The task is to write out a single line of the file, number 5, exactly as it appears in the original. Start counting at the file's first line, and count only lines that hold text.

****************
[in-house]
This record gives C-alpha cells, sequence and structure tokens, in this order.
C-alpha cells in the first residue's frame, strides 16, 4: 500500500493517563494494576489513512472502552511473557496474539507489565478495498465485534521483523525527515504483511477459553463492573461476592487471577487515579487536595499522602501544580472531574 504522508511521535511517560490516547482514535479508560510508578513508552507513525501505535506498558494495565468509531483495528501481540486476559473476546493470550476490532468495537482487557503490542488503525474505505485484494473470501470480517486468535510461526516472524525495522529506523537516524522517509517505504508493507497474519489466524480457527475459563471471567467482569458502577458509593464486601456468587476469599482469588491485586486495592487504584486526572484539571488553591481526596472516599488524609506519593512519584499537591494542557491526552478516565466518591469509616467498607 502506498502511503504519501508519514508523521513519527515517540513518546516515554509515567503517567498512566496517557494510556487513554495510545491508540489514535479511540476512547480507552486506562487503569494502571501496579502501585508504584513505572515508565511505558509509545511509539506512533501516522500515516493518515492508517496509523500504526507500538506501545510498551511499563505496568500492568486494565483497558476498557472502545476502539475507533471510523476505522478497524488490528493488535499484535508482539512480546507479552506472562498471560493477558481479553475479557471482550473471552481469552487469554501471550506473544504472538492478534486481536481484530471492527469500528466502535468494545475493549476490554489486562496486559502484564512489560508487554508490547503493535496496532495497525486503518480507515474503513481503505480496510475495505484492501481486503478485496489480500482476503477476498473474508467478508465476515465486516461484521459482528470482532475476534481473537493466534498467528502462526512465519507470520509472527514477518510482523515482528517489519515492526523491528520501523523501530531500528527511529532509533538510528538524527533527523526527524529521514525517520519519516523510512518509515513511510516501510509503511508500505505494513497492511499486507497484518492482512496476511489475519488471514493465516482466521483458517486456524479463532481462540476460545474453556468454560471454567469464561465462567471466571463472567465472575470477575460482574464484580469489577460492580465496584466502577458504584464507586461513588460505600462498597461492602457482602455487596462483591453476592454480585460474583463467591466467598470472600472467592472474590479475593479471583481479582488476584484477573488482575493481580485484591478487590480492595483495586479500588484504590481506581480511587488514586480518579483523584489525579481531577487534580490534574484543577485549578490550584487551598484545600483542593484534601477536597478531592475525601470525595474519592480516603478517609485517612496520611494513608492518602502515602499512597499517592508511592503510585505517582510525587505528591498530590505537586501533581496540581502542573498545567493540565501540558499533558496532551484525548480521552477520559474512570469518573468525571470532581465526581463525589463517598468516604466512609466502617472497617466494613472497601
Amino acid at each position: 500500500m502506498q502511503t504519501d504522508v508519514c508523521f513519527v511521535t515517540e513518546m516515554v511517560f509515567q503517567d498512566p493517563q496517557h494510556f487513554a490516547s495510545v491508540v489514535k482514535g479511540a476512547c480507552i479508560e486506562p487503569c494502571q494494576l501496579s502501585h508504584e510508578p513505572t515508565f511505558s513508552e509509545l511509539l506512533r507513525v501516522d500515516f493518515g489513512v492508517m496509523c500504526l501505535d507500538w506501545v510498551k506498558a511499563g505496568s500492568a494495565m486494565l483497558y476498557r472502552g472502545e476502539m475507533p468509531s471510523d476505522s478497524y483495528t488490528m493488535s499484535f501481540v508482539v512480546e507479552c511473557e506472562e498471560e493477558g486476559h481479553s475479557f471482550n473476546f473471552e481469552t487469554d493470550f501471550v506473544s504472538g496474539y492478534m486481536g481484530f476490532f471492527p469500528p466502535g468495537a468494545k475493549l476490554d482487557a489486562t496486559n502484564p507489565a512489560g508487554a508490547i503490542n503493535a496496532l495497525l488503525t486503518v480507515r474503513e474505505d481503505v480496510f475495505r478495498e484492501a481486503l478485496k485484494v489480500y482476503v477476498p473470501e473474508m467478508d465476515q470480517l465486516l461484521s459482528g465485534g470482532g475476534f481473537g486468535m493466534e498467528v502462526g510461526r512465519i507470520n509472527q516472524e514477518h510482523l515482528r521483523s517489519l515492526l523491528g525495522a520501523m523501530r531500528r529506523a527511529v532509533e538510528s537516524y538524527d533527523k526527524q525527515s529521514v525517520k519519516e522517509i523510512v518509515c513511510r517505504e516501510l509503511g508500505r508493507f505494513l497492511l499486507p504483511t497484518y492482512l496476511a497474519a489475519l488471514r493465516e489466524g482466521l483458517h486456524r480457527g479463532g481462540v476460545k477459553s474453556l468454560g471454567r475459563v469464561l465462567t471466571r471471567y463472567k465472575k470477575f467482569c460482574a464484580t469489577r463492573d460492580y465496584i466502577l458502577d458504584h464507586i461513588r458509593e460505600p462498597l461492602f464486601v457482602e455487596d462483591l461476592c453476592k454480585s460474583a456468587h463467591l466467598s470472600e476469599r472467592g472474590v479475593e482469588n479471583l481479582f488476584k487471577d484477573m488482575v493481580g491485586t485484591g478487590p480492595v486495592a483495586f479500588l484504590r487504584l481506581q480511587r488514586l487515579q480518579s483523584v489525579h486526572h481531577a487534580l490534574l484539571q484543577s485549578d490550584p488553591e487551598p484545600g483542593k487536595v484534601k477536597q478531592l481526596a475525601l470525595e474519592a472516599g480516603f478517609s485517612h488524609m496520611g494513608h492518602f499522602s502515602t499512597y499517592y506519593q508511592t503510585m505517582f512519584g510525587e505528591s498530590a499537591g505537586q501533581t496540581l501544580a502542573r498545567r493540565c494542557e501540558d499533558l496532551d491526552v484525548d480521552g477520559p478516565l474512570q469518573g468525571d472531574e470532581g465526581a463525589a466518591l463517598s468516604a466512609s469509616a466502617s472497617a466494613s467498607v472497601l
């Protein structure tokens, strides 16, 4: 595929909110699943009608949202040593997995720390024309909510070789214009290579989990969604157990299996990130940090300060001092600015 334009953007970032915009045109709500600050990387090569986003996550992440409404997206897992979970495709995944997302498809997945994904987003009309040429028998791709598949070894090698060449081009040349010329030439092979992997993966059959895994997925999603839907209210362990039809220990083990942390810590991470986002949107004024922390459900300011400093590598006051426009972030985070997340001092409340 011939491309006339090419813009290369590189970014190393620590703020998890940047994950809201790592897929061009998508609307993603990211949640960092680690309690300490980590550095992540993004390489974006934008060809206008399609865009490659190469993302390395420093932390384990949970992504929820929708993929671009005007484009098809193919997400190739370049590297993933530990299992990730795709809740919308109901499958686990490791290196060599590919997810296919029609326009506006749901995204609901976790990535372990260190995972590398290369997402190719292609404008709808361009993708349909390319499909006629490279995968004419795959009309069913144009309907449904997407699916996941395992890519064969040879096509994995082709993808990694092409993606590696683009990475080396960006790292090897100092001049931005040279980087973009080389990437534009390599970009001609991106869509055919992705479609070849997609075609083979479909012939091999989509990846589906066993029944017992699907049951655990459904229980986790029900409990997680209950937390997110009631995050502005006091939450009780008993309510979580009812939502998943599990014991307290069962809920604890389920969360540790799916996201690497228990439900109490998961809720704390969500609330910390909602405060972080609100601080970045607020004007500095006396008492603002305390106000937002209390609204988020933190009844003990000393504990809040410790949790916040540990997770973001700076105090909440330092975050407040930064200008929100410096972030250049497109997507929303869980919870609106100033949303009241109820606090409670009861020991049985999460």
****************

């Protein structure tokens, strides 16, 4: 595929909110699943009608949202040593997995720390024309909510070789214009290579989990969604157990299996990130940090300060001092600015 334009953007970032915009045109709500600050990387090569986003996550992440409404997206897992979970495709995944997302498809997945994904987003009309040429028998791709598949070894090698060449081009040349010329030439092979992997993966059959895994997925999603839907209210362990039809220990083990942390810590991470986002949107004024922390459900300011400093590598006051426009972030985070997340001092409340 011939491309006339090419813009290369590189970014190393620590703020998890940047994950809201790592897929061009998508609307993603990211949640960092680690309690300490980590550095992540993004390489974006934008060809206008399609865009490659190469993302390395420093932390384990949970992504929820929708993929671009005007484009098809193919997400190739370049590297993933530990299992990730795709809740919308109901499958686990490791290196060599590919997810296919029609326009506006749901995204609901976790990535372990260190995972590398290369997402190719292609404008709808361009993708349909390319499909006629490279995968004419795959009309069913144009309907449904997407699916996941395992890519064969040879096509994995082709993808990694092409993606590696683009990475080396960006790292090897100092001049931005040279980087973009080389990437534009390599970009001609991106869509055919992705479609070849997609075609083979479909012939091999989509990846589906066993029944017992699907049951655990459904229980986790029900409990997680209950937390997110009631995050502005006091939450009780008993309510979580009812939502998943599990014991307290069962809920604890389920969360540790799916996201690497228990439900109490998961809720704390969500609330910390909602405060972080609100601080970045607020004007500095006396008492603002305390106000937002209390609204988020933190009844003990000393504990809040410790949790916040540990997770973001700076105090909440330092975050407040930064200008929100410096972030250049497109997507929303869980919870609106100033949303009241109820606090409670009861020991049985999460």